State offers advice on West Nile preparations to small communities
Published 12:00 am Thursday, April 3, 2003
GLOSTER &045; With mosquito season approaching, state health officials are offering advice to small towns who are preparing to battle mosquito populations in hopes of reducing the threat of West Nile virus.
Since the chemicals and equipment needed to spray for mosquitoes can be costly, a four-step community approach to protection from West Nile virus is needed, according to State Public Health Veterinarian Brigid Elchos.
&uot;Everyone in the community should begin with personal protection.
Email newsletter signup
Wear repellant and protective clothing, and try not to go outside during peak biting times,&uot; Elchos said.
Eliminating sources of standing water for mosquitoes to breed in is the next step.
&uot;Three of the four life cycles of the mosquito require standing water.
If you eliminate those sources, you reduce the chance of transmission,&uot; said Elchos, who urges communities to sponsor spring clean-up days.
&uot;Most of the people who got sick last year probably got infected near their homes.
Everyone should clean up standing water sources on their own property,&uot; Elchos said.
&uot;There is money available through the Department of Environmental Quality for towns to host amnesty days, where people can bring in things like white goods and old tires to a central location for the DEQ to haul away,&uot; she said.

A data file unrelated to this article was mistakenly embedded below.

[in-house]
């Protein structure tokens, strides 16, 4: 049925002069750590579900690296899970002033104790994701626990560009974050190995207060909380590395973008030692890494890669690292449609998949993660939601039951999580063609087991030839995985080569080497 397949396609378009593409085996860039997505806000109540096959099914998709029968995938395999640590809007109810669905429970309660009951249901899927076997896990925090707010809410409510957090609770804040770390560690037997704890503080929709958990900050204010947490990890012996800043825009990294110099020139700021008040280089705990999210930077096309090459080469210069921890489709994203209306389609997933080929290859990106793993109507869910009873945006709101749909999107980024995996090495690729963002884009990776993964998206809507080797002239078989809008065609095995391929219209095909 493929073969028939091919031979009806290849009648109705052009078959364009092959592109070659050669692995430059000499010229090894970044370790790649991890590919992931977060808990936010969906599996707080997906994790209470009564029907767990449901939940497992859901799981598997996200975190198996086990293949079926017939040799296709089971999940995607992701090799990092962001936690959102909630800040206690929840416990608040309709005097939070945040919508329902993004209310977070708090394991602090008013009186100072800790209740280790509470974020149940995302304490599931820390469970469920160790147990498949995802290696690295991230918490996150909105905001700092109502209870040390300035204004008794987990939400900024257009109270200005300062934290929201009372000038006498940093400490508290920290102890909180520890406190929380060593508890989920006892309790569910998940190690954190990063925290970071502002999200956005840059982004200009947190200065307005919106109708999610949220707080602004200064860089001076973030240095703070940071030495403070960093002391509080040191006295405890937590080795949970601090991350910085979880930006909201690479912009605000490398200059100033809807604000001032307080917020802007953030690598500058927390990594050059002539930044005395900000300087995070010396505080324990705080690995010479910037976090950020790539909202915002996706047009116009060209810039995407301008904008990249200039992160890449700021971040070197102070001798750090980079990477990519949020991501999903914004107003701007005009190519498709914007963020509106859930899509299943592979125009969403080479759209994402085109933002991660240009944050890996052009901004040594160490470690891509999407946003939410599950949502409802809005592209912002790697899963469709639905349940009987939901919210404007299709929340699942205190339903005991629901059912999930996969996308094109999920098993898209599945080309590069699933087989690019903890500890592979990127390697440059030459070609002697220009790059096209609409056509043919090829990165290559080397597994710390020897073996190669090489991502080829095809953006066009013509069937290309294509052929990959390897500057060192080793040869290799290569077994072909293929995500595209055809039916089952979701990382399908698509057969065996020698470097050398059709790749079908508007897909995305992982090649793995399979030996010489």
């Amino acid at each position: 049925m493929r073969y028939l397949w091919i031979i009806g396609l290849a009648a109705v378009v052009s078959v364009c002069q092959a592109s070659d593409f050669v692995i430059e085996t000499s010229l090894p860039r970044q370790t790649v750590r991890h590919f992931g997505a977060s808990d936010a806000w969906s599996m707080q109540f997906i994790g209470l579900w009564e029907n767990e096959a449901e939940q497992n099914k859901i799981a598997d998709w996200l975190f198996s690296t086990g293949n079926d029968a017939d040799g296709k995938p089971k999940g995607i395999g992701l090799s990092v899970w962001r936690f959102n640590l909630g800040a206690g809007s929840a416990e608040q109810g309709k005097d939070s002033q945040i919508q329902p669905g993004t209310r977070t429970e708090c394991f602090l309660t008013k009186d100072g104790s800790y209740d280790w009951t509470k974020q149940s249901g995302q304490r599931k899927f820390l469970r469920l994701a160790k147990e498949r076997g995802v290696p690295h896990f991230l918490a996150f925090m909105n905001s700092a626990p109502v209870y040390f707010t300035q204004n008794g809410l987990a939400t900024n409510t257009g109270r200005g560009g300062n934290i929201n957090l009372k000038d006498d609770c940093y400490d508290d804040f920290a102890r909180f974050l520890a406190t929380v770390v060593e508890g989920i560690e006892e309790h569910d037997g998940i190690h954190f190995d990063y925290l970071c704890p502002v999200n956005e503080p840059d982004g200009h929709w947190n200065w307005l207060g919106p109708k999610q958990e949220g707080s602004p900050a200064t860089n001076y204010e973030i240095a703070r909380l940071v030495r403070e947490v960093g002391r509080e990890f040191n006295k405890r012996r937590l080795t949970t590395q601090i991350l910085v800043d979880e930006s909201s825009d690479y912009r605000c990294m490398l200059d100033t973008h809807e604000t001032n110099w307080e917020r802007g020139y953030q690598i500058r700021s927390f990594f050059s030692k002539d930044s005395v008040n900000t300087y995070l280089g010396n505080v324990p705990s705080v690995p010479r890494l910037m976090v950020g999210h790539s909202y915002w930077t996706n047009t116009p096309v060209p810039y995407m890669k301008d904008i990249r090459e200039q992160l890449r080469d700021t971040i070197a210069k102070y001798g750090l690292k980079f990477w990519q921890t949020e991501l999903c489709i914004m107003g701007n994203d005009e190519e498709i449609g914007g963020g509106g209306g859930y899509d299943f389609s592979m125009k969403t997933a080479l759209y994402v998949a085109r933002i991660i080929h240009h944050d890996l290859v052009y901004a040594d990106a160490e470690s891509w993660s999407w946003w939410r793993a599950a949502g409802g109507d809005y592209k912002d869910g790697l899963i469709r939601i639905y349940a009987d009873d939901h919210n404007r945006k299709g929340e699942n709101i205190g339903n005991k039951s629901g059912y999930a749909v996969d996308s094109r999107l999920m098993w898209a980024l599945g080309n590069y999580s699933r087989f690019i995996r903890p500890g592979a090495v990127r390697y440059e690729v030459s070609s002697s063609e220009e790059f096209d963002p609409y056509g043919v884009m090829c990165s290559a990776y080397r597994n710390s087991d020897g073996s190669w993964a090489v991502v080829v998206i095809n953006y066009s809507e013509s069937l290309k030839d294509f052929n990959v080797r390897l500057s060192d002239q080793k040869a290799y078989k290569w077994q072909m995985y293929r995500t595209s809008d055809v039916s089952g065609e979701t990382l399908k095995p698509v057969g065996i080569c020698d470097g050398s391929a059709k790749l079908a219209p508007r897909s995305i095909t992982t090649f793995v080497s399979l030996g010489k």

Larvicide treatment should be used next in the control plan to kill mosquito larvae before they hatch.
&uot;Larvicide is more economical and effective than adulticiding, but you have to start early,&uot; said Elchos, adding that spraying for the adult mosquitoes is the final step in the community treatment process.
&uot;The best mosquito control program has all of these elements,&uot; said Elchos, who urges small towns to use their resources wisely. &uot;If there are no mosquitoes present, then don’t spray.&uot;
In Gloster, officials plan to begin eradication efforts this month. &uot;We plan to start spraying about mid-April. We already checked our supplies and equipment,&uot; said Gloster Mayor Bill Adams.
Spraying will resume along city streets two or three times per week, and larvicide tablets will be used to kill mosquito eggs in standing water, Adams said.